In Greek mythology, Memnon (/ˈmɛmnən/; Ancient Greek: Μέμνων) was an Ethiopian king and son of Tithonus and Eos. As a warrior he was considered to be almost Achilles' equal in skill. During the Trojan War, he brought an army to Troy's defense and killed Antilochus during a fierce battle. The death of Memnon echoes that of Hector, another defender of Troy whom Achilles also killed out of revenge for a fallen comrade, Patroclus.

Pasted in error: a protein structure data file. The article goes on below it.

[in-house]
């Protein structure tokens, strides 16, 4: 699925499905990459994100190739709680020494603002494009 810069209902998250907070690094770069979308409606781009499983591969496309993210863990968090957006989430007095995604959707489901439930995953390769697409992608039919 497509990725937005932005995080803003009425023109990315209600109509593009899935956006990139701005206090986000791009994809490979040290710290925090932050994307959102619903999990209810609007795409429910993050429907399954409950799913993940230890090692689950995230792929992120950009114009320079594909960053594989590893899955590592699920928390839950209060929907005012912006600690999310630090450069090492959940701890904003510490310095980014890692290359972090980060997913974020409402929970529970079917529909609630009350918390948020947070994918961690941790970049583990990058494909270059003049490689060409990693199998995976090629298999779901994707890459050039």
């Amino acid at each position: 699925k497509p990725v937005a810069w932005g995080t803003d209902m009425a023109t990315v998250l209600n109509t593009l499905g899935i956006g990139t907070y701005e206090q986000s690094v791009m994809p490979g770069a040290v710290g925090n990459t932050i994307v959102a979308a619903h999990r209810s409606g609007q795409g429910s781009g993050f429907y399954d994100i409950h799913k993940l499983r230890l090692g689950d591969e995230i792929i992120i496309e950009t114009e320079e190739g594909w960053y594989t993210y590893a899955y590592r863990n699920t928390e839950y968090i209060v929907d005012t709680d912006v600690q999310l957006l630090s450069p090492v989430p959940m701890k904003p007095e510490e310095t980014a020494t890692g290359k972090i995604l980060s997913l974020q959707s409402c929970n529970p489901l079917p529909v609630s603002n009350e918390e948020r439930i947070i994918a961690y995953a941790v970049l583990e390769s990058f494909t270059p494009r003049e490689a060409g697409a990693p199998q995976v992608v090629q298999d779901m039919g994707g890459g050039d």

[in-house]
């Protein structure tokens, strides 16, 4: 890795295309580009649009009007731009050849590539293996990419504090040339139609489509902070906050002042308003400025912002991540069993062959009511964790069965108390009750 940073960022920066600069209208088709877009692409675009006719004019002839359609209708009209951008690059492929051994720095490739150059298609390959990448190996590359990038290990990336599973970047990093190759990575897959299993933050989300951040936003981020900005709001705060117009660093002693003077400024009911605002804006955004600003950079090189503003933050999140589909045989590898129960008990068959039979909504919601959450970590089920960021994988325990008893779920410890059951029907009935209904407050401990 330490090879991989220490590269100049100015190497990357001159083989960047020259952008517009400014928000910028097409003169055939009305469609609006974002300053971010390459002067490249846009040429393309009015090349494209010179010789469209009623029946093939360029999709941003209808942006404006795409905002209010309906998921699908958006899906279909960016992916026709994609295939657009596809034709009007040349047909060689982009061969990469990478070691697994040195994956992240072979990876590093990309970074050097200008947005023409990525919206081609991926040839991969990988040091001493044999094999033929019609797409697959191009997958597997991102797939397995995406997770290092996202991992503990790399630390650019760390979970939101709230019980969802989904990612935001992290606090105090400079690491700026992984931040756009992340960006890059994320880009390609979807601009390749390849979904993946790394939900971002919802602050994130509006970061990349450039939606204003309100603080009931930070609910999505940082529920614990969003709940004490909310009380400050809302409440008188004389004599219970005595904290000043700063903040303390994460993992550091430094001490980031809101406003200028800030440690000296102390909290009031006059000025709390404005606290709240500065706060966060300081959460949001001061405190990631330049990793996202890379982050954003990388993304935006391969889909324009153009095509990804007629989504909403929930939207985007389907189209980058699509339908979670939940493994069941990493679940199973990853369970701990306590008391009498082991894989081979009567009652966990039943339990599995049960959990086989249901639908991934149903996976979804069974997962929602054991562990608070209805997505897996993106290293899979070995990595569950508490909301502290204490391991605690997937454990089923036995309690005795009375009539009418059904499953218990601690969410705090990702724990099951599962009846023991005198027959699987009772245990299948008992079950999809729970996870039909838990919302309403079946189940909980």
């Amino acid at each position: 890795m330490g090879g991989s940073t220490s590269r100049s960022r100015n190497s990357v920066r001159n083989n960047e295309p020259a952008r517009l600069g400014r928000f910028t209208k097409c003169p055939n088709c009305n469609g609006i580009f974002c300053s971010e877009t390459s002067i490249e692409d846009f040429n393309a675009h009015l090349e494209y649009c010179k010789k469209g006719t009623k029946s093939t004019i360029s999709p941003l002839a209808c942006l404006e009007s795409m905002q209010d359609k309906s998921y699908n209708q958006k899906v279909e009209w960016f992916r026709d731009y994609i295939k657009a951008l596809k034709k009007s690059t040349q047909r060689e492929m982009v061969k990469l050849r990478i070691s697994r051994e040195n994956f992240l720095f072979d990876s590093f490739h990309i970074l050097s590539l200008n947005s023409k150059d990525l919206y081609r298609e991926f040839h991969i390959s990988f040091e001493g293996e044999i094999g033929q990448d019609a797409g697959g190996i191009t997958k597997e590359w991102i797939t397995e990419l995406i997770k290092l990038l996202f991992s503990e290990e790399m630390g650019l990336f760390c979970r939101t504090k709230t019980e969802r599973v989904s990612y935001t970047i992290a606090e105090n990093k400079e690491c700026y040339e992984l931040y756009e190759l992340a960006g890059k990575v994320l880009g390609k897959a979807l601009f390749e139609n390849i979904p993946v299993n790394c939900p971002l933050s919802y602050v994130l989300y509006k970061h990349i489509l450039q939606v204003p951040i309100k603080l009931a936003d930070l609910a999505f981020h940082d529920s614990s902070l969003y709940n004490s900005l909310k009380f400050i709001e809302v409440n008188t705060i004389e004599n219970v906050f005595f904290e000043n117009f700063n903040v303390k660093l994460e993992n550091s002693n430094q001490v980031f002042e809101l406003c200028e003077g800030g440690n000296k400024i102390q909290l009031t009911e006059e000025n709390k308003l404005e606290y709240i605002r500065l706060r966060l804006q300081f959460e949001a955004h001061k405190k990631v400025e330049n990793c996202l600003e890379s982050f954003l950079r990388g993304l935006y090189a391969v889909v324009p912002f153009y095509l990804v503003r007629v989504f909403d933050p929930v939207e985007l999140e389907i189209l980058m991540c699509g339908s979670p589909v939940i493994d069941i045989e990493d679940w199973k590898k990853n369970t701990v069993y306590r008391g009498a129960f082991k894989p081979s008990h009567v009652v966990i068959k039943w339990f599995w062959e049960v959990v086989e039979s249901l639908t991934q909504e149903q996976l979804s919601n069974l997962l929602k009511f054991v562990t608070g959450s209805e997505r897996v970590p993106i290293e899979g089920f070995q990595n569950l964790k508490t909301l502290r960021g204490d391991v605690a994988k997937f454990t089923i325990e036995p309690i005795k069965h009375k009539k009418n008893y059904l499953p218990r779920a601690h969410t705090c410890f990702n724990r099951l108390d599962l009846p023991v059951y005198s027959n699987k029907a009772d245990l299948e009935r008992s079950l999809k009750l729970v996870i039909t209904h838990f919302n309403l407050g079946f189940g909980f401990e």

After Memnon's death, Zeus was moved by Eos' tears and granted him immortality. Memnon's death is related at length in the lost epic Aethiopis, composed after The Iliad circa the 7th century BC. Quintus of Smyrna records Memnon's death in Posthomerica. His death is also described in Philostratus' Imagines.
Dictys Cretensis, author of a pseudo-chronicle of the Trojan War, writes that "Memnon, the son of Tithonus and Aurora, arrived with a large army of Indians and Ethiopians, a truly remarkable army which consisted of thousands and thousands of men with various kinds of arms, and surpassed the hopes and prayers even of Priam."